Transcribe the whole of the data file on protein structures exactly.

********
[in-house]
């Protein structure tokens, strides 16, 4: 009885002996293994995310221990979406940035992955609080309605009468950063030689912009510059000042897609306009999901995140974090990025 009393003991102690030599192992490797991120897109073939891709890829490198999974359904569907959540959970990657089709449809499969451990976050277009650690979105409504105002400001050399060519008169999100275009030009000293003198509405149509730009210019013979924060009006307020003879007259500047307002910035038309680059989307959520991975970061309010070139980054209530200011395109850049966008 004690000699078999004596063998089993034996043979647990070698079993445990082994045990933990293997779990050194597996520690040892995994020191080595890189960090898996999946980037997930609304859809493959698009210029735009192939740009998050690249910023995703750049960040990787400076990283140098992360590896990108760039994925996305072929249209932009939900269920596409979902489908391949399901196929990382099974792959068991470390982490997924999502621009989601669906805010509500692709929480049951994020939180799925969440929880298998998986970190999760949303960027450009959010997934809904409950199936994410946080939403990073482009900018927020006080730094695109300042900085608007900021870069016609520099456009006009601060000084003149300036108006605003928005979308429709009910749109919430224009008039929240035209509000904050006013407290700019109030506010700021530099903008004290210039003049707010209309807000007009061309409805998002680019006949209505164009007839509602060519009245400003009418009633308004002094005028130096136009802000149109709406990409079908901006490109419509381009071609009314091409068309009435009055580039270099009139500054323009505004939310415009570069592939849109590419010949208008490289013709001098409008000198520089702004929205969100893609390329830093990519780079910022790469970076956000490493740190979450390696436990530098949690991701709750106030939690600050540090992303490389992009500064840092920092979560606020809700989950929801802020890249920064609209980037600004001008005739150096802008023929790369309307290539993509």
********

[in-house]
């Protein structure tokens, strides 16, 4: 009885002996293994995310221990979406940035992955609080309605009468950063030689912009510059000042897609306009999901995140974090990025 009393003991102690030599192992490797991120897109073939891709890829490198999974359904569907959540959970990657089709449809499969451990976050277009650690979105409504105002400001050399060519008169999100275009030009000293003198509405149509730009210019013979924060009006307020003879007259500047307002910035038309680059989307959520991975970061309010070139980054209530200011395109850049966008 004690000699078999004596063998089993034996043979647990070698079993445990082994045990933990293997779990050194597996520690040892995994020191080595890189960090898996999946980037997930609304859809493959698009210029735009192939740009998050690249910023995703750049960040990787400076990283140098992360590896990108760039994925996305072929249209932009939900269920596409979902489908391949399901196929990382099974792959068991470390982490997924999502621009989601669906805010509500692709929480049951994020939180799925969440929880298998998986970190999760949303960027450009959010997934809904409950199936994410946080939403990073482009900018927020006080730094695109300042900085608007900021870069016609520099456009006009601060000084003149300036108006605003928005979308429709009910749109919430224009008039929240035209509000904050006013407290700019109030506010700021530099903008004290210039003049707010209309807000007009061309409805998002680019006949209505164009007839509602060519009245400003009418009633308004002094005028130096136009802000149109709406990409079908901006490109419509381009071609009314091409068309009435009055580039270099009139500054323009505004939310415009570069592939849109590419010949208008490289013709001098409008000198520089702004929205969100893609390329830093990519780079910022790469970076956000490493740190979450390696436990530098949690991701709750106030939690600050540090992303490389992009500064840092920092979560606020809700989950929801802020890249920064609209980037600004001008005739150096802008023929790369309307290539993509």